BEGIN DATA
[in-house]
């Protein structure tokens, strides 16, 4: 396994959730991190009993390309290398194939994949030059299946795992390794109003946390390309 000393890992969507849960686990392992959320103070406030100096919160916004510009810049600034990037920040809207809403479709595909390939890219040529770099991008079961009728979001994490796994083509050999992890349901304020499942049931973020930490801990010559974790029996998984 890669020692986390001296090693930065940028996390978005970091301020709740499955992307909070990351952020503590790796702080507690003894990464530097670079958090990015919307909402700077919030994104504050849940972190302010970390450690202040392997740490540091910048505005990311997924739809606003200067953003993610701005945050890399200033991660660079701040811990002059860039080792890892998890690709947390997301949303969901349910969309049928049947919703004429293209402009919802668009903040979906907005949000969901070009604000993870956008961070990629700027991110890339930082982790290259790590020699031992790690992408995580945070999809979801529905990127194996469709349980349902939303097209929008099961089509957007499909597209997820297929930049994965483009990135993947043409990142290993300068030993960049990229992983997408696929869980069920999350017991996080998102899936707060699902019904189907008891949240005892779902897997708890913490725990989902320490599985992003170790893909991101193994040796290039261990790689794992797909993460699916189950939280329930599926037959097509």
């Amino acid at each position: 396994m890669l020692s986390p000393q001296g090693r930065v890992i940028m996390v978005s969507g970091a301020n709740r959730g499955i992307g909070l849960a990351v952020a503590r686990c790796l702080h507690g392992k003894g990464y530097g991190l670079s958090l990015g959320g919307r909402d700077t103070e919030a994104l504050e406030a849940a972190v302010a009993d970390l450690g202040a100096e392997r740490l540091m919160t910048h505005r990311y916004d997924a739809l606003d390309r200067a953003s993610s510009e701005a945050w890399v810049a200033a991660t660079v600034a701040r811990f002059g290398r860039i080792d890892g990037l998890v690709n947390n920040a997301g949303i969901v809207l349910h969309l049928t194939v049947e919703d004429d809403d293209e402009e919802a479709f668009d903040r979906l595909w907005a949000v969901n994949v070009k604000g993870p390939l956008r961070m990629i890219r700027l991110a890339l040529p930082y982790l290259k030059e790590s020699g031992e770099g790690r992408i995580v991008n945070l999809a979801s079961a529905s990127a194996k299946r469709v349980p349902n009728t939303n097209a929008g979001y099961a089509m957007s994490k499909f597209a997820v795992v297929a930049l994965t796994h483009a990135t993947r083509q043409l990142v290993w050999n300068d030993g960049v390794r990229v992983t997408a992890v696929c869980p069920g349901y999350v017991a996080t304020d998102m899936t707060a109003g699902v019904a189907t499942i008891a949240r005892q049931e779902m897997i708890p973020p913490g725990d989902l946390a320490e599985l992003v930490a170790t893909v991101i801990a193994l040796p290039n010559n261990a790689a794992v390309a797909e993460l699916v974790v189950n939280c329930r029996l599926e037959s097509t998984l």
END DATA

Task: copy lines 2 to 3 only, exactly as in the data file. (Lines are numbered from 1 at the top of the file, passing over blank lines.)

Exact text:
């Protein structure tokens, strides 16, 4: 396994959730991190009993390309290398194939994949030059299946795992390794109003946390390309 000393890992969507849960686990392992959320103070406030100096919160916004510009810049600034990037920040809207809403479709595909390939890219040529770099991008079961009728979001994490796994083509050999992890349901304020499942049931973020930490801990010559974790029996998984 890669020692986390001296090693930065940028996390978005970091301020709740499955992307909070990351952020503590790796702080507690003894990464530097670079958090990015919307909402700077919030994104504050849940972190302010970390450690202040392997740490540091910048505005990311997924739809606003200067953003993610701005945050890399200033991660660079701040811990002059860039080792890892998890690709947390997301949303969901349910969309049928049947919703004429293209402009919802668009903040979906907005949000969901070009604000993870956008961070990629700027991110890339930082982790290259790590020699031992790690992408995580945070999809979801529905990127194996469709349980349902939303097209929008099961089509957007499909597209997820297929930049994965483009990135993947043409990142290993300068030993960049990229992983997408696929869980069920999350017991996080998102899936707060699902019904189907008891949240005892779902897997708890913490725990989902320490599985992003170790893909991101193994040796290039261990790689794992797909993460699916189950939280329930599926037959097509």
């Amino acid at each position: 396994m890669l020692s986390p000393q001296g090693r930065v890992i940028m996390v978005s969507g970091a301020n709740r959730g499955i992307g909070l849960a990351v952020a503590r686990c790796l702080h507690g392992k003894g990464y530097g991190l670079s958090l990015g959320g919307r909402d700077t103070e919030a994104l504050e406030a849940a972190v302010a009993d970390l450690g202040a100096e392997r740490l540091m919160t910048h505005r990311y916004d997924a739809l606003d390309r200067a953003s993610s510009e701005a945050w890399v810049a200033a991660t660079v600034a701040r811990f002059g290398r860039i080792d890892g990037l998890v690709n947390n920040a997301g949303i969901v809207l349910h969309l049928t194939v049947e919703d004429d809403d293209e402009e919802a479709f668009d903040r979906l595909w907005a949000v969901n994949v070009k604000g993870p390939l956008r961070m990629i890219r700027l991110a890339l040529p930082y982790l290259k030059e790590s020699g031992e770099g790690r992408i995580v991008n945070l999809a979801s079961a529905s990127a194996k299946r469709v349980p349902n009728t939303n097209a929008g979001y099961a089509m957007s994490k499909f597209a997820v795992v297929a930049l994965t796994h483009a990135t993947r083509q043409l990142v290993w050999n300068d030993g960049v390794r990229v992983t997408a992890v696929c869980p069920g349901y999350v017991a996080t304020d998102m899936t707060a109003g699902v019904a189907t499942i008891a949240r005892q049931e779902m897997i708890p973020p913490g725990d989902l946390a320490e599985l992003v930490a170790t893909v991101i801990a193994l040796p290039n010559n261990a790689a794992v390309a797909e993460l699916v974790v189950n939280c329930r029996l599926e037959s097509t998984l």